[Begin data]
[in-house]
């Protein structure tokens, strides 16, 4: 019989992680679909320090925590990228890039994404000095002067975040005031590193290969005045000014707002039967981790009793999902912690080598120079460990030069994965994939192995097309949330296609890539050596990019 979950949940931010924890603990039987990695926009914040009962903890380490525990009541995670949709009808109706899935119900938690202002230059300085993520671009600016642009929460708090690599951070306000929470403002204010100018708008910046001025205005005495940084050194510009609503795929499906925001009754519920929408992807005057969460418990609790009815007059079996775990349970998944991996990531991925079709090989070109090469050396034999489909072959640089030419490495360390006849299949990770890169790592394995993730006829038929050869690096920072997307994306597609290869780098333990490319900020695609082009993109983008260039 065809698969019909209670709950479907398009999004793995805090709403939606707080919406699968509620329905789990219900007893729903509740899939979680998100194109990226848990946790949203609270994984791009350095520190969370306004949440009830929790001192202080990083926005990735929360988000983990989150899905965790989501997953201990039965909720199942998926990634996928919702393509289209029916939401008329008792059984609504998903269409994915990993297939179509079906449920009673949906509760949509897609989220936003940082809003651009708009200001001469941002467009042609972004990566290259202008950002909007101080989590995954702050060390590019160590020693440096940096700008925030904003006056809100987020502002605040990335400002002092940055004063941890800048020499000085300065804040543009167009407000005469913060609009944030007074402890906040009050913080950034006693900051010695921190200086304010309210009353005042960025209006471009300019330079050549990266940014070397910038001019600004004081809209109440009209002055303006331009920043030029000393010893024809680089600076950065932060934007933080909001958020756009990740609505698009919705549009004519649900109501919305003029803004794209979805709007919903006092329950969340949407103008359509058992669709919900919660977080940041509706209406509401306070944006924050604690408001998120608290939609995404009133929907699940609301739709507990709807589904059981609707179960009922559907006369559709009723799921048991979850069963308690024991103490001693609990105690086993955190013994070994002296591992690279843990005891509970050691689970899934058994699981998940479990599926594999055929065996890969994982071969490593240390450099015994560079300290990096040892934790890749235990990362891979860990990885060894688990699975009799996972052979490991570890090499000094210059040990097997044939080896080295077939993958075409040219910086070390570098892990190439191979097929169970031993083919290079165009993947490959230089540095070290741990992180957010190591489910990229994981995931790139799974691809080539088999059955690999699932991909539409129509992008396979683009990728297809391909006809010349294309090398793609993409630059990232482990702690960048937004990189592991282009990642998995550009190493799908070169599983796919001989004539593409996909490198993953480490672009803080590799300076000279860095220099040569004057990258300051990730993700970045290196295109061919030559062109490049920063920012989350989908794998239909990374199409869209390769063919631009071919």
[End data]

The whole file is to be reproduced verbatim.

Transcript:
[in-house]
């Protein structure tokens, strides 16, 4: 019989992680679909320090925590990228890039994404000095002067975040005031590193290969005045000014707002039967981790009793999902912690080598120079460990030069994965994939192995097309949330296609890539050596990019 979950949940931010924890603990039987990695926009914040009962903890380490525990009541995670949709009808109706899935119900938690202002230059300085993520671009600016642009929460708090690599951070306000929470403002204010100018708008910046001025205005005495940084050194510009609503795929499906925001009754519920929408992807005057969460418990609790009815007059079996775990349970998944991996990531991925079709090989070109090469050396034999489909072959640089030419490495360390006849299949990770890169790592394995993730006829038929050869690096920072997307994306597609290869780098333990490319900020695609082009993109983008260039 065809698969019909209670709950479907398009999004793995805090709403939606707080919406699968509620329905789990219900007893729903509740899939979680998100194109990226848990946790949203609270994984791009350095520190969370306004949440009830929790001192202080990083926005990735929360988000983990989150899905965790989501997953201990039965909720199942998926990634996928919702393509289209029916939401008329008792059984609504998903269409994915990993297939179509079906449920009673949906509760949509897609989220936003940082809003651009708009200001001469941002467009042609972004990566290259202008950002909007101080989590995954702050060390590019160590020693440096940096700008925030904003006056809100987020502002605040990335400002002092940055004063941890800048020499000085300065804040543009167009407000005469913060609009944030007074402890906040009050913080950034006693900051010695921190200086304010309210009353005042960025209006471009300019330079050549990266940014070397910038001019600004004081809209109440009209002055303006331009920043030029000393010893024809680089600076950065932060934007933080909001958020756009990740609505698009919705549009004519649900109501919305003029803004794209979805709007919903006092329950969340949407103008359509058992669709919900919660977080940041509706209406509401306070944006924050604690408001998120608290939609995404009133929907699940609301739709507990709807589904059981609707179960009922559907006369559709009723799921048991979850069963308690024991103490001693609990105690086993955190013994070994002296591992690279843990005891509970050691689970899934058994699981998940479990599926594999055929065996890969994982071969490593240390450099015994560079300290990096040892934790890749235990990362891979860990990885060894688990699975009799996972052979490991570890090499000094210059040990097997044939080896080295077939993958075409040219910086070390570098892990190439191979097929169970031993083919290079165009993947490959230089540095070290741990992180957010190591489910990229994981995931790139799974691809080539088999059955690999699932991909539409129509992008396979683009990728297809391909006809010349294309090398793609993409630059990232482990702690960048937004990189592991282009990642998995550009190493799908070169599983796919001989004539593409996909490198993953480490672009803080590799300076000279860095220099040569004057990258300051990730993700970045290196295109061919030559062109490049920063920012989350989908794998239909990374199409869209390769063919631009071919």